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“You’re a shining star No matter who you are Shining bright to see What you could truly be...” — Earth, Wind & Fire, 1975

The iconic recording studio at the foot of the Front Range hosted some of the biggest names in the music business.

By Dave Kirby

In a touching but oddly melancholic video tribute from 2015, a local YouTube documentarian steps through some rooms of musical instruments and furniture and, with the help of one of the employees from Leslie Hindman Auctioneers, narrates what could arguably be the final farewell to the iconic Caribou Ranch recording studio.

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It’s a little bit awkward: plush leather sofas, rows of pianos, Western-style furnishings, framed and faded pictures—all on display in an otherwise sterile room, the auction house employee’s voice reverberating dryly as if in a warehouse. There’s a hint of sadness and loss in the video. The video narrator mispronounces studio founder Jim Guercio’s last name. (It’s GER-ci-o.)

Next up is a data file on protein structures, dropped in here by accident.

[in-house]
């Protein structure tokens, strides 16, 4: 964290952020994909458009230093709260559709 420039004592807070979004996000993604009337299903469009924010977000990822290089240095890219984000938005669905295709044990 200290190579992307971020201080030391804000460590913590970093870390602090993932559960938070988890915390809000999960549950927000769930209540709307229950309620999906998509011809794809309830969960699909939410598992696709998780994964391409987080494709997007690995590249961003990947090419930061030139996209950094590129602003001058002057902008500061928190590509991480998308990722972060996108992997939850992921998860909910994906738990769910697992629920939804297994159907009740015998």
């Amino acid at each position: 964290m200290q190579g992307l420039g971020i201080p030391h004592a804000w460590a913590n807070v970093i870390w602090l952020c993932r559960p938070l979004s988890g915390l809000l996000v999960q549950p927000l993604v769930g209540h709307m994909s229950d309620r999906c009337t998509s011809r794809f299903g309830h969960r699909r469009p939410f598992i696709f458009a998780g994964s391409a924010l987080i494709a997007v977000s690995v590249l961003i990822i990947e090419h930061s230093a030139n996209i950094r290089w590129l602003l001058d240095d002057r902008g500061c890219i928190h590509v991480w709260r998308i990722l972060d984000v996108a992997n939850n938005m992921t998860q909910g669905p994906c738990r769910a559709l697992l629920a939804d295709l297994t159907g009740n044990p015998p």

Thirty years after the music stopped, Caribou Ranch was passing irretrievably into history.

The Van Vleet horse ranch back in the day, before it became Caribou Ranch. (photo courtesy Carnegie Library for Local History)

Caribou’s Mining Background

As a named place, Caribou first came to life, like much of the Front Range, as a mining town in the mid-19th century, when a rich silver vein was discovered along a small creek draining the high peaks of the Front Range. The town itself grew quickly to about 3,000 inhabitants by the mid 1870s, but the vein had grown stingy, a fire destroyed much of the town in 1879 and silver prices dropped. Despite a few efforts to restart the mine, the town was eventually abandoned. It’s now the Front Range’s best-known ghost town, barely a few skeletal walls and home foundations visible above ground. A tiny cemetery up the hill from the townsite sits quietly in the trees, resolute against the chill high-country winds.

Not far from the townsite, another set of dreams came to life in 1971. Jim Guercio, a Chicago-born recording engineer from Los Angeles and manager of the up-and-coming band Chicago, who at a young age had worked as a session musician and erstwhile road guitarist for the Beach Boys and others, purchased a parcel of 4,000 acres to build a recording studio, with the audacious idea that the facility could be something like a “destination” studio for musicians to escape the noise and industry shackles of Los Angeles and New York.